Louis Poulsen Limited Edition PH 2/2 Question Mark
In the limited edition of Poul Henningsen’s PH 2/2 Question Mark in brass with fine hairlines, the design and materiality of Henningsen’s elegant classic are paired with mouth-blown opal glass shades that create a beautiful ambience in any space.PH designed the original table lamp in 1931, based on his three-shade system from 1926, which perfectly combines a glare-free downward directed light with a pleasant upward glow, creating an ideal ambience. The lamp was given the name ‘Question Mark’ due to the curvature of the lamp stem.
The PH 2/2 Question Mark was produced until the mid-1950s in brass and with different colouredglass shades, including amber, and with various shade holders. The direction of the light could be adjusted by turning the handle on the middle of the stem. It was fitted with a go-through switch.The PH light model numbers refer to the shade size. Each top shade had a corresponding set of middle and lower shades. In the ‘pure’ models, such as the 2/2, the top shade measures about 20 cm, with corresponding lower shades.The PH 3/2 Pendant consists of an approximately 30-centimetre top shade, but uses lower shades from the 2/2 mode
Available September 2021
inish:Untreated brushed brass with fine hairlines. White opal glass.
Material:Shades: Mouth-blown opal 3-layered glass. Glossy on the outside, sandblasted on the inside. Socket housing, shade holder, stem, base and switch: Brass, brushed and untreated.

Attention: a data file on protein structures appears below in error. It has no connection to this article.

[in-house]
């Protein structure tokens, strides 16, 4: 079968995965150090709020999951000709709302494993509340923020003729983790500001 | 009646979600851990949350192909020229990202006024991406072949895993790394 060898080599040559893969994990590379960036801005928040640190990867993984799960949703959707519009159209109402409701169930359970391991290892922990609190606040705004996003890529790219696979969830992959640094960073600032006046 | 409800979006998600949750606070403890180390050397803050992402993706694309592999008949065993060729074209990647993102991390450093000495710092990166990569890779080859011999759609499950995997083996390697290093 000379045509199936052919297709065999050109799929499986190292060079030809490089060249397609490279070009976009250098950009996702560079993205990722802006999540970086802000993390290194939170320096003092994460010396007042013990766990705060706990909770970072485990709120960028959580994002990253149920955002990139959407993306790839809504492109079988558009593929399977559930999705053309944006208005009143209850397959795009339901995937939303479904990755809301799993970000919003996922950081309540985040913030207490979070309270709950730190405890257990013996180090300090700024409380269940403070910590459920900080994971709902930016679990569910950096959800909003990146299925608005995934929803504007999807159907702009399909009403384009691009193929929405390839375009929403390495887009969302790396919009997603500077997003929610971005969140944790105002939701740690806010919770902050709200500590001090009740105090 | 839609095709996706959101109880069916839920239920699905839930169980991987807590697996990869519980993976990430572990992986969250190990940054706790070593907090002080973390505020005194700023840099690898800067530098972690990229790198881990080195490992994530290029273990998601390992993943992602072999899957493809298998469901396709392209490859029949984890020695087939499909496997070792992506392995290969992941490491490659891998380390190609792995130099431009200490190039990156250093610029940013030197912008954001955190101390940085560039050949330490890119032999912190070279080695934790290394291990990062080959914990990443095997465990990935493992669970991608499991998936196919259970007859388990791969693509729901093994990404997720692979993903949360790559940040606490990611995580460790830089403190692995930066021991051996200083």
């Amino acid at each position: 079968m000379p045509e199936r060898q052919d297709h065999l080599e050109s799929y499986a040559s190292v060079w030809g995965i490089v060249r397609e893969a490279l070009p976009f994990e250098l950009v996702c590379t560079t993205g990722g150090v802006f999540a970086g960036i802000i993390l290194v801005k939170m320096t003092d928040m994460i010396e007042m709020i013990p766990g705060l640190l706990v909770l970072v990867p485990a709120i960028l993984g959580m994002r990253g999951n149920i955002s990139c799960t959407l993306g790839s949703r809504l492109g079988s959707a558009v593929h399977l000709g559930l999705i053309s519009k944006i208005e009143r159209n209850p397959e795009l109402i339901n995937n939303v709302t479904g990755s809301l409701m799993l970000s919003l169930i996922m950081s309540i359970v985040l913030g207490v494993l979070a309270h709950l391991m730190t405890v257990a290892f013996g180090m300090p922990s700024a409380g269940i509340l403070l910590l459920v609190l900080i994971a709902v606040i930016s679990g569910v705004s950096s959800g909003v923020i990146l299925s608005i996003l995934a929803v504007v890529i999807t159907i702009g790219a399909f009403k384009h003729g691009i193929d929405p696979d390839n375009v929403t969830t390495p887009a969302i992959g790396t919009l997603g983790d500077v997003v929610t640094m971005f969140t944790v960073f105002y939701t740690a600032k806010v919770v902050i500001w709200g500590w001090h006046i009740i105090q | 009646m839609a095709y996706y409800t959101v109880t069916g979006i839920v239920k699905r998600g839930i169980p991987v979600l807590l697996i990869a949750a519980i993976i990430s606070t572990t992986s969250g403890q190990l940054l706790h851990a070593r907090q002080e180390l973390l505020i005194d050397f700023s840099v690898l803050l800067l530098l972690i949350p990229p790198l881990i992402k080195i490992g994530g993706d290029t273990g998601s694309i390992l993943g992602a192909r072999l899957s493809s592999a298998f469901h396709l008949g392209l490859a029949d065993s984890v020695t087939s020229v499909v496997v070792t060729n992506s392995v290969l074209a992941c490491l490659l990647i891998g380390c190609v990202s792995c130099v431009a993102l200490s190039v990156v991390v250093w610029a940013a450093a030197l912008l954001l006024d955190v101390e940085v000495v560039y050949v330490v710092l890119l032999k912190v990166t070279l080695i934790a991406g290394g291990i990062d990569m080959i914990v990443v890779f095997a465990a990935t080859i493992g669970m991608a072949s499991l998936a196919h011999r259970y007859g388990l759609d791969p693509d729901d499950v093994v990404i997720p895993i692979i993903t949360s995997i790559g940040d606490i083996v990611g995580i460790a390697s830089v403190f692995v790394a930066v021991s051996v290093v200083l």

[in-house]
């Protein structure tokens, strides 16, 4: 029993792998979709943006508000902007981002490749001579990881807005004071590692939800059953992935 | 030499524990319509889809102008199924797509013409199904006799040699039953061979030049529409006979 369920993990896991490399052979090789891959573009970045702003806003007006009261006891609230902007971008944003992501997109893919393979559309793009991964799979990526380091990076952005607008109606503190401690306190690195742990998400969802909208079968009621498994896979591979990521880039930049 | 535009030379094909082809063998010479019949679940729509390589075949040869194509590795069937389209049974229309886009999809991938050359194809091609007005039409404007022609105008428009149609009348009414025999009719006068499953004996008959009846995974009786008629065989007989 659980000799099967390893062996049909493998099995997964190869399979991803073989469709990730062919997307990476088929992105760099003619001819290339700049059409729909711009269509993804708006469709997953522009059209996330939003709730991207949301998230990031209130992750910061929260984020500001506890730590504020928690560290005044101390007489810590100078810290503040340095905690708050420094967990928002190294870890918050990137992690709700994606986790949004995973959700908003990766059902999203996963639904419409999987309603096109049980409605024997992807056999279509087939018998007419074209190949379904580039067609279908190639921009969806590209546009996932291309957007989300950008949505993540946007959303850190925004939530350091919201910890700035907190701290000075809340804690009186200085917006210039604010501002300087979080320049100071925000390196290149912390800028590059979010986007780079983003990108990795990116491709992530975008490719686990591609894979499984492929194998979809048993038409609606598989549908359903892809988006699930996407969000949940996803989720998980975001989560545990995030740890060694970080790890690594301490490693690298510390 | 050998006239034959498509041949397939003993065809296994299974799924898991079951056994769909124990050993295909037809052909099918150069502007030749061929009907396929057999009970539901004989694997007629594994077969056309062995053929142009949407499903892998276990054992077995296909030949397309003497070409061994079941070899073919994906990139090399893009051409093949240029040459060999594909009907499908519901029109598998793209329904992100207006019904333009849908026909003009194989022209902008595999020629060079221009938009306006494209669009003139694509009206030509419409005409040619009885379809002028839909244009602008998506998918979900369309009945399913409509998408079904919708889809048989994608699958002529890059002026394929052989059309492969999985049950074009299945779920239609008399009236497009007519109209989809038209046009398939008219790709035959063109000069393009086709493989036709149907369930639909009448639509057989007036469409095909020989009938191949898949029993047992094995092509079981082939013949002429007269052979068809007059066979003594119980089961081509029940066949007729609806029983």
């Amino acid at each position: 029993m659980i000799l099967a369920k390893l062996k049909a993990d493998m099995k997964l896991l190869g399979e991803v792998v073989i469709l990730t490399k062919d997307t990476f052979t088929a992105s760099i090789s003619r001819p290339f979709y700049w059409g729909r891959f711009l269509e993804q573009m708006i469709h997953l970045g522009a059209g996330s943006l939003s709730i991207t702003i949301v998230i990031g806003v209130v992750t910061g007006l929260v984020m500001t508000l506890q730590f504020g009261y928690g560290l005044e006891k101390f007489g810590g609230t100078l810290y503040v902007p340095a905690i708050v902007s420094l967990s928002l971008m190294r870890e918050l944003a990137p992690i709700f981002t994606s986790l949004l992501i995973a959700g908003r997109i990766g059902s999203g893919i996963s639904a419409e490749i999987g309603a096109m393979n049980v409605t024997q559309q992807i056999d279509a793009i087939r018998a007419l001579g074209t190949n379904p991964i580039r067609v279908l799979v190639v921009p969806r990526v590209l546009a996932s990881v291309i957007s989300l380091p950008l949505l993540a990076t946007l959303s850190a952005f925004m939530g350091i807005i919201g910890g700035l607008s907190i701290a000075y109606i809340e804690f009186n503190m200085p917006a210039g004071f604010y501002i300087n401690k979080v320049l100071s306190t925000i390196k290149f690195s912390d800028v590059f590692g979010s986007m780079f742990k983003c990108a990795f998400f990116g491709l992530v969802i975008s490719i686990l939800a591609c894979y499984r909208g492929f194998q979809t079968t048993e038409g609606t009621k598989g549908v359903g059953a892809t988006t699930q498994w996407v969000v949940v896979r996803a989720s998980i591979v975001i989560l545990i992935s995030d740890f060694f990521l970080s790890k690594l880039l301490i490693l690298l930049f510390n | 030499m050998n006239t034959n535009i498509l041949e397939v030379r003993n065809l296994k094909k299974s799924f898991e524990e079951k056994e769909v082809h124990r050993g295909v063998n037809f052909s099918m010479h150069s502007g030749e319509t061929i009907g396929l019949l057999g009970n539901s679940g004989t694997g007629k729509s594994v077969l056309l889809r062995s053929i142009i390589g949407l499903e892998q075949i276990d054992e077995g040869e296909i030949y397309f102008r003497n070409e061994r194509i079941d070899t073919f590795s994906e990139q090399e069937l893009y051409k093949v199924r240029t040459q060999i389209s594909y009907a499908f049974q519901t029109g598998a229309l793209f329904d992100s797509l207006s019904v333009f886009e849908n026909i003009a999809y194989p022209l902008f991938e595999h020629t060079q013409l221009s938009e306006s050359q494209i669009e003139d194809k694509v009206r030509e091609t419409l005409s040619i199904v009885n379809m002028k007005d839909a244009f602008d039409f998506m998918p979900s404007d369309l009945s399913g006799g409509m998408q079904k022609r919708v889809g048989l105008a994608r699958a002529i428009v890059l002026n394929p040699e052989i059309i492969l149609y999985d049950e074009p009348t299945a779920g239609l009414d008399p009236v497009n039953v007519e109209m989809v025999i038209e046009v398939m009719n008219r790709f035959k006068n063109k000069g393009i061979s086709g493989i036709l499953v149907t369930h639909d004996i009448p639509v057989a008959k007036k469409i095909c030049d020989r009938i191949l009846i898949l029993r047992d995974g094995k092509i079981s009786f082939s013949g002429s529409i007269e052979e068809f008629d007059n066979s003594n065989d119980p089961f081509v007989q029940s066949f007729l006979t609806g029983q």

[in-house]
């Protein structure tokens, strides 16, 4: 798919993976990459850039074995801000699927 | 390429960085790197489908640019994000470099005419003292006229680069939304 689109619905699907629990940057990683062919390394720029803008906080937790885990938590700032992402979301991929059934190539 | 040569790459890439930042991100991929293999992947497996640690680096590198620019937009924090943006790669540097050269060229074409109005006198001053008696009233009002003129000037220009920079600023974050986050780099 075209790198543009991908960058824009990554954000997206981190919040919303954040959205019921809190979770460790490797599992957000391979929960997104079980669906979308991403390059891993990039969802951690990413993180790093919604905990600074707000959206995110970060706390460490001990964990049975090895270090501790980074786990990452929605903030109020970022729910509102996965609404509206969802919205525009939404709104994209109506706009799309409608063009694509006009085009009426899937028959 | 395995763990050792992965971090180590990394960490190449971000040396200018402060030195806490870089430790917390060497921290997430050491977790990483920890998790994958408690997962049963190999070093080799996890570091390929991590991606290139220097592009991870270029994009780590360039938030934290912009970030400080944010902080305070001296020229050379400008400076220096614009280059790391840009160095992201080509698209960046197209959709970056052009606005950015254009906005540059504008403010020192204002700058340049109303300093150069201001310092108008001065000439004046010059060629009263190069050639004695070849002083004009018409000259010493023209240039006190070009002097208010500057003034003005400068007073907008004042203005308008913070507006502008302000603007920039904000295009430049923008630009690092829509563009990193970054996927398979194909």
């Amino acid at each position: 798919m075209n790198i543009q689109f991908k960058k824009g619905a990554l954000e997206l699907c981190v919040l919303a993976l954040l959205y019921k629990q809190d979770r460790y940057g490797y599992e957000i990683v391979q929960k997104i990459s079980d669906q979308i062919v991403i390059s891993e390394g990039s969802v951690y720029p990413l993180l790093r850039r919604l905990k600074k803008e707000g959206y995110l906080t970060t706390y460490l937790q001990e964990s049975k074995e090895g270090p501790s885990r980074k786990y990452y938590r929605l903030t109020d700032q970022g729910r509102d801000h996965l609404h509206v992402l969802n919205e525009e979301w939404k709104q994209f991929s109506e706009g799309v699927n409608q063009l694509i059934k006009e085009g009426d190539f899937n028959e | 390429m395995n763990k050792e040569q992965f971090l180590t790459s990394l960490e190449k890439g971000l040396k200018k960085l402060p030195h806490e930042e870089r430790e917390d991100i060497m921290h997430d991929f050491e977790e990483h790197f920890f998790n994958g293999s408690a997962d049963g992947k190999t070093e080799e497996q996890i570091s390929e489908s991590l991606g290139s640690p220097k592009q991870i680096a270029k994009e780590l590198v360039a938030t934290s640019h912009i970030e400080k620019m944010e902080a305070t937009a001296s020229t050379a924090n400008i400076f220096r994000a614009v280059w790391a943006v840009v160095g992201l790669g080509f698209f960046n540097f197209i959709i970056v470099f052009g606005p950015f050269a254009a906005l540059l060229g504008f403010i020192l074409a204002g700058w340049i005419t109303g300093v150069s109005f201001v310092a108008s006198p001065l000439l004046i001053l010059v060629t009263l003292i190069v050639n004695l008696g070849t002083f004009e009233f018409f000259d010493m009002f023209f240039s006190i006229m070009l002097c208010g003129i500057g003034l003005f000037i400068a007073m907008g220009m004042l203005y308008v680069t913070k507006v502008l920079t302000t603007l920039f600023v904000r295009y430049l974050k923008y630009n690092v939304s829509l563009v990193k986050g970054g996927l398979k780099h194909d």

Please note the untreated brass will patinate.
Mounting:Cable type: Brown textile cable2x0,75mm²with plug. Cable length: 2.8 m.
Through-switch.NB: Black plastic cable 2x0,75mm² with plug.
Cable length: 2.5m (CN)Light Source: E27/E26. Max. 25W..
Class:Ingress protection IP20. Electric shock protection II
- Size Description
Weight: Max. 1,9 kg
Poul Henningsen was born in Copenhagen by the famous Danish actress Agnes Henningsen. He never graduated as an architect, but studied at The Technical School at Frederiksberg, Denmark from 1911-14, and then at Technical College in Copenhagen from 1914-17. He started practicing traditional functionalistic architecture, but over the years his professional interests changed to focus mainly on lighting which is what he is most famous for. He also expanded his field of occupation into areas of writing, becoming a journalist and an author. For a short period at the beginning of WWII, he was the head architect of the Tivoli Gardens in Copenhagen. But like many other creative people, he was forced to flee Denmark during the German occupation but soon became a vital part of the Danish colony of artists living in Sweden.